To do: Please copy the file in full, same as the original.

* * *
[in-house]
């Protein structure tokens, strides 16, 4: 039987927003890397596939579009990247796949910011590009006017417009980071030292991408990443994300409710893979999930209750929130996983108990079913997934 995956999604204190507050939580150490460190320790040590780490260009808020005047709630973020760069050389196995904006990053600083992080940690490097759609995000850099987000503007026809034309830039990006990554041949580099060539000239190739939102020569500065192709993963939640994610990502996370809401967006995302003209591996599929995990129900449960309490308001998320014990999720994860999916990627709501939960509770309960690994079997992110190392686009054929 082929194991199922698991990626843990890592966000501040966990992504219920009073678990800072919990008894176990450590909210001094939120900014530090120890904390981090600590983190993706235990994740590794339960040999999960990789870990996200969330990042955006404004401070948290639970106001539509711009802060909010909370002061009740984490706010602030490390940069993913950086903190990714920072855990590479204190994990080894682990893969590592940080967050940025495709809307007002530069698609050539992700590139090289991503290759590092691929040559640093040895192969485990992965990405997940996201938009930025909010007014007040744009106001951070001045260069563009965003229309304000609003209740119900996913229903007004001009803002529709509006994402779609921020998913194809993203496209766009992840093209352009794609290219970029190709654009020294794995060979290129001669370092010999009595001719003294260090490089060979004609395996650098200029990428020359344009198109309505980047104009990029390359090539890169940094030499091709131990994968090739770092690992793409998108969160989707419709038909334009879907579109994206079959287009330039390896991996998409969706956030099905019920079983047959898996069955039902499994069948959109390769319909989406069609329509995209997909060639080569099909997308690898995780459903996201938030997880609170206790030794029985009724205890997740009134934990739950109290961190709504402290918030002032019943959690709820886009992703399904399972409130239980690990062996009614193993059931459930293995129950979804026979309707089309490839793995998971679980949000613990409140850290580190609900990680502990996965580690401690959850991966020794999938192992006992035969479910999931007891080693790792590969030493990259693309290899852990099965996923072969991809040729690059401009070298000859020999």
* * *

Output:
[in-house]
């Protein structure tokens, strides 16, 4: 039987927003890397596939579009990247796949910011590009006017417009980071030292991408990443994300409710893979999930209750929130996983108990079913997934 995956999604204190507050939580150490460190320790040590780490260009808020005047709630973020760069050389196995904006990053600083992080940690490097759609995000850099987000503007026809034309830039990006990554041949580099060539000239190739939102020569500065192709993963939640994610990502996370809401967006995302003209591996599929995990129900449960309490308001998320014990999720994860999916990627709501939960509770309960690994079997992110190392686009054929 082929194991199922698991990626843990890592966000501040966990992504219920009073678990800072919990008894176990450590909210001094939120900014530090120890904390981090600590983190993706235990994740590794339960040999999960990789870990996200969330990042955006404004401070948290639970106001539509711009802060909010909370002061009740984490706010602030490390940069993913950086903190990714920072855990590479204190994990080894682990893969590592940080967050940025495709809307007002530069698609050539992700590139090289991503290759590092691929040559640093040895192969485990992965990405997940996201938009930025909010007014007040744009106001951070001045260069563009965003229309304000609003209740119900996913229903007004001009803002529709509006994402779609921020998913194809993203496209766009992840093209352009794609290219970029190709654009020294794995060979290129001669370092010999009595001719003294260090490089060979004609395996650098200029990428020359344009198109309505980047104009990029390359090539890169940094030499091709131990994968090739770092690992793409998108969160989707419709038909334009879907579109994206079959287009330039390896991996998409969706956030099905019920079983047959898996069955039902499994069948959109390769319909989406069609329509995209997909060639080569099909997308690898995780459903996201938030997880609170206790030794029985009724205890997740009134934990739950109290961190709504402290918030002032019943959690709820886009992703399904399972409130239980690990062996009614193993059931459930293995129950979804026979309707089309490839793995998971679980949000613990409140850290580190609900990680502990996965580690401690959850991966020794999938192992006992035969479910999931007891080693790792590969030493990259693309290899852990099965996923072969991809040729690059401009070298000859020999």